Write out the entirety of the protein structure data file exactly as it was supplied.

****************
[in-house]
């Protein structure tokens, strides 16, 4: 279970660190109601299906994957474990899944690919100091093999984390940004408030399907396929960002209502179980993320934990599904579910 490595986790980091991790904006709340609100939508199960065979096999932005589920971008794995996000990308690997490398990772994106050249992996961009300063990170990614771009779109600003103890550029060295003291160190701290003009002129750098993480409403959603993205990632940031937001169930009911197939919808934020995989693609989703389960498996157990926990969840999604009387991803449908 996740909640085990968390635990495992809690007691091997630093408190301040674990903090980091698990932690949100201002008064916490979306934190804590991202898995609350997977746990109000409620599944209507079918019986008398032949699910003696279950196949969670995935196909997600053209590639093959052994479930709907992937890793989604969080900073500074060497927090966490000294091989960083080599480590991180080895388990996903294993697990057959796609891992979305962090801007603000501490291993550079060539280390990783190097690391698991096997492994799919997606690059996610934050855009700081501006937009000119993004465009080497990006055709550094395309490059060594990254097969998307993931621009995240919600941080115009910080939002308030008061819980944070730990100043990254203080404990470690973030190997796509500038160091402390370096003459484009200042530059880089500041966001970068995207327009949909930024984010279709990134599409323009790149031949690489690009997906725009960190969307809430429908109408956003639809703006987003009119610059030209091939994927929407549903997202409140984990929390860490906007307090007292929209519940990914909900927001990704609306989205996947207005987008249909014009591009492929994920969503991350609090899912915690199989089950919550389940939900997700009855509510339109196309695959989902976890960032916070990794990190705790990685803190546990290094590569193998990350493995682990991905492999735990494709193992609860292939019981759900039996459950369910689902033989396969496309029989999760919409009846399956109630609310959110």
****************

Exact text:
[in-house]
């Protein structure tokens, strides 16, 4: 279970660190109601299906994957474990899944690919100091093999984390940004408030399907396929960002209502179980993320934990599904579910 490595986790980091991790904006709340609100939508199960065979096999932005589920971008794995996000990308690997490398990772994106050249992996961009300063990170990614771009779109600003103890550029060295003291160190701290003009002129750098993480409403959603993205990632940031937001169930009911197939919808934020995989693609989703389960498996157990926990969840999604009387991803449908 996740909640085990968390635990495992809690007691091997630093408190301040674990903090980091698990932690949100201002008064916490979306934190804590991202898995609350997977746990109000409620599944209507079918019986008398032949699910003696279950196949969670995935196909997600053209590639093959052994479930709907992937890793989604969080900073500074060497927090966490000294091989960083080599480590991180080895388990996903294993697990057959796609891992979305962090801007603000501490291993550079060539280390990783190097690391698991096997492994799919997606690059996610934050855009700081501006937009000119993004465009080497990006055709550094395309490059060594990254097969998307993931621009995240919600941080115009910080939002308030008061819980944070730990100043990254203080404990470690973030190997796509500038160091402390370096003459484009200042530059880089500041966001970068995207327009949909930024984010279709990134599409323009790149031949690489690009997906725009960190969307809430429908109408956003639809703006987003009119610059030209091939994927929407549903997202409140984990929390860490906007307090007292929209519940990914909900927001990704609306989205996947207005987008249909014009591009492929994920969503991350609090899912915690199989089950919550389940939900997700009855509510339109196309695959989902976890960032916070990794990190705790990685803190546990290094590569193998990350493995682990991905492999735990494709193992609860292939019981759900039996459950369910689902033989396969496309029989999760919409009846399956109630609310959110």